As we Whovains wait with an air of impatience for April to come, we inevitably spin up the dvd’s and hard drives of various devices, going through the episodes of previous seasons. So let us begin this column with a review of episodes past. Since Doctor Who has been a part of my life since the Baker era, I could bring up several arcs and episodes from the Classic series. But since the show has gained popularity with its modern incarnation, this foray into the Who Universe will concentrate on the episodes that aired in 2005 to the current episodes. Which leads us to Rose.
Aired on March 25 2005, “Rose” brought back the series with a bang. Written by Russel T. Davies, it started the new series of Doctor Who off with a bit of freshness. You didn’t have to be a long time viewer and have to know all about the Doctor. With Christopher Eccleston taking the helm of the Tardis as the Ninth Doctor and Rose Tyler being played by Billie Piper, we were treated to an action packed episode that was a delight to those that were nostalgic for The good Doctor, while engaging new viewers.
As for the episode itself, well it a little weak in my humble opinion. While the acting was spot on, the special effects were fantastic (We old series viewers were blown away at the quality.) the story while important for set up of the series and characters, was not emotionally engaging. The slow moving humdrum that was Rose’s day was amusing. The assault of the humans by the mannequins was lackluster and almost disappointing after the build up. The Monster of the Week was a pool of sentient plastic, while plausible in the Who Universe, stretched the creditability and believability a bit much for the average viewer.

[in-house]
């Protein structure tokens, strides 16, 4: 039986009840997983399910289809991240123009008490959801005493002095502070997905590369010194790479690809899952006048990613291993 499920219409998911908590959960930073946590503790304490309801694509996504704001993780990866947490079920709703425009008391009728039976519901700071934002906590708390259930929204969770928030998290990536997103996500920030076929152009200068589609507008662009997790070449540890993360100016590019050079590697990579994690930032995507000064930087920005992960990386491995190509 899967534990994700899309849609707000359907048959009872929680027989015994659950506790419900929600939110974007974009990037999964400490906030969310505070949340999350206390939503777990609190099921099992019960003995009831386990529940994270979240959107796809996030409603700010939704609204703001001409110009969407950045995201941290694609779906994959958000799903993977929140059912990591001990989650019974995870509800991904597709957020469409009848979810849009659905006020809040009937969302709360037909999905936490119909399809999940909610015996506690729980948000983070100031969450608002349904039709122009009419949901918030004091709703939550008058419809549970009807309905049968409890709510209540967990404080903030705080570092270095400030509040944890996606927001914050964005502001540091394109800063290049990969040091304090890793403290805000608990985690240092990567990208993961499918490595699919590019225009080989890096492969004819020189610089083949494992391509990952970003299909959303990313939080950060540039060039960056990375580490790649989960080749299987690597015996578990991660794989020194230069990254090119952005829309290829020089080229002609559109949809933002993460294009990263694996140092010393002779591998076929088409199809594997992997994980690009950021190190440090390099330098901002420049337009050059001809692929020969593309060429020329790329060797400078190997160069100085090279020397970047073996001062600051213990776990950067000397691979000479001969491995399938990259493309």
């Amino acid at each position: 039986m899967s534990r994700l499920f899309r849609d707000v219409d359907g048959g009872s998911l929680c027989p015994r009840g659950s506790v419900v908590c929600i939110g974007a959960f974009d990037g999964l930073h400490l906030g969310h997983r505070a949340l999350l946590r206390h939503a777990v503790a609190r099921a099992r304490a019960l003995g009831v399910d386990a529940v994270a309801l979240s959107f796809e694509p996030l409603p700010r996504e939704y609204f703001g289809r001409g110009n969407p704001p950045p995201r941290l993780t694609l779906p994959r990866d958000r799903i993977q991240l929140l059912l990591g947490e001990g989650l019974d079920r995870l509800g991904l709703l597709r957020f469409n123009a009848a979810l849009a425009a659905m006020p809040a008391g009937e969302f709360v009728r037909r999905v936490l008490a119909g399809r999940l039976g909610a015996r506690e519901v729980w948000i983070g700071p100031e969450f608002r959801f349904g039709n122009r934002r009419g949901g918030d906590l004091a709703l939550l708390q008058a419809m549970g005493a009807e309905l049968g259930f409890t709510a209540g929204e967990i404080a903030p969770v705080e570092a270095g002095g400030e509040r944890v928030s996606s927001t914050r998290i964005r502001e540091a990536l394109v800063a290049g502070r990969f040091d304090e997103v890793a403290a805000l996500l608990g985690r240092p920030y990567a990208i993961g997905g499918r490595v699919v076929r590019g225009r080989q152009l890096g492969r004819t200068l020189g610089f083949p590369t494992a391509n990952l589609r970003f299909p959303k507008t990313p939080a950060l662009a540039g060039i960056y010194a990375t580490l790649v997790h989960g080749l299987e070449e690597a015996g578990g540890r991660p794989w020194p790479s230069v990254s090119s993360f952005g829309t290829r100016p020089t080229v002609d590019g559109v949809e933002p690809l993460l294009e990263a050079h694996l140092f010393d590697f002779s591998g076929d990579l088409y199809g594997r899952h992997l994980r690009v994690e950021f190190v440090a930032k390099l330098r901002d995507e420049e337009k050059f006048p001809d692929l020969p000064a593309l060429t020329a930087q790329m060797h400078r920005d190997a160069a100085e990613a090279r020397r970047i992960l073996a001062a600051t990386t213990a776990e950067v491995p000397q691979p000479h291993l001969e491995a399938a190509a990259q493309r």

I’ve talked about the main cast, I’ve talked about the monster/threat. Now I should give props to the supporting cast. Camille Coduri was amusing and amazing through out the entire series as Jackie Tyler. Noel Clarke’s performance as the clingy and insecure Mickey was at times amusing and at times painful to watch. In a lot of ways Mickey was the best character to watch as he would be the most relatable character. Ask yourself how would you feel if your significant other met a strange person who offered her/him the stars and the cosmos and could deliver?? It would be enough to send anyone in insecurity and worry.
The last thing of note in this episode is the soundtrack. Murray Gold & The BBC Orchestra of Wales transported the viewer into the show in a way that the some would almost describe as magical. From the first chords of the Doctor Who theme, to the haunting voice that sang through the closing, the music was able to hit every fiber of your being and make you feel almost every emotion known to man. Haunting in some areas, funny in the next, always beautiful, Murray Gold’s orchestrations and sounds were the true bright point of this episode.
So last thoughts. Was it great t.v.? No. Was it good Doctor Who? Absolutely.
Till Next time my fellow Whovians.